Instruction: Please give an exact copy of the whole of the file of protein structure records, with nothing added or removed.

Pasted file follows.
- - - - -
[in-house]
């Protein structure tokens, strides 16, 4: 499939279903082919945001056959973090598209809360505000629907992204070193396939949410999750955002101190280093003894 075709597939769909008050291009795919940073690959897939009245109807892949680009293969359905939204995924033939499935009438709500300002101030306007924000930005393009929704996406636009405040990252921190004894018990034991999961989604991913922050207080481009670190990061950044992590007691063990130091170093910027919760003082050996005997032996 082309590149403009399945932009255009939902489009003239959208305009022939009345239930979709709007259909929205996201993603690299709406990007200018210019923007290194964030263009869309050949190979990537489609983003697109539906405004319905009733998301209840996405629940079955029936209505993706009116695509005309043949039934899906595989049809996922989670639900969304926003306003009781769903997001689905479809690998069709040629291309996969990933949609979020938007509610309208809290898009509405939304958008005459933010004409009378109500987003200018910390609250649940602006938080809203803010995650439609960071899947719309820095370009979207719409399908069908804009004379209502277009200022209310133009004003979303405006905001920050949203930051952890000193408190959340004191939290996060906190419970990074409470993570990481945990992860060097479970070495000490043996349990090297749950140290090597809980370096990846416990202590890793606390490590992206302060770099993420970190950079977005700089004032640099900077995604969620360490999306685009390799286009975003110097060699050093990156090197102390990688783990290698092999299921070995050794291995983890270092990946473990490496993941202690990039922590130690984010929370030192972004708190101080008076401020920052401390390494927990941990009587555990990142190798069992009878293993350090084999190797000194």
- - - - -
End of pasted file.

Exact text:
[in-house]
């Protein structure tokens, strides 16, 4: 499939279903082919945001056959973090598209809360505000629907992204070193396939949410999750955002101190280093003894 075709597939769909008050291009795919940073690959897939009245109807892949680009293969359905939204995924033939499935009438709500300002101030306007924000930005393009929704996406636009405040990252921190004894018990034991999961989604991913922050207080481009670190990061950044992590007691063990130091170093910027919760003082050996005997032996 082309590149403009399945932009255009939902489009003239959208305009022939009345239930979709709007259909929205996201993603690299709406990007200018210019923007290194964030263009869309050949190979990537489609983003697109539906405004319905009733998301209840996405629940079955029936209505993706009116695509005309043949039934899906595989049809996922989670639900969304926003306003009781769903997001689905479809690998069709040629291309996969990933949609979020938007509610309208809290898009509405939304958008005459933010004409009378109500987003200018910390609250649940602006938080809203803010995650439609960071899947719309820095370009979207719409399908069908804009004379209502277009200022209310133009004003979303405006905001920050949203930051952890000193408190959340004191939290996060906190419970990074409470993570990481945990992860060097479970070495000490043996349990090297749950140290090597809980370096990846416990202590890793606390490590992206302060770099993420970190950079977005700089004032640099900077995604969620360490999306685009390799286009975003110097060699050093990156090197102390990688783990290698092999299921070995050794291995983890270092990946473990490496993941202690990039922590130690984010929370030192972004708190101080008076401020920052401390390494927990941990009587555990990142190798069992009878293993350090084999190797000194």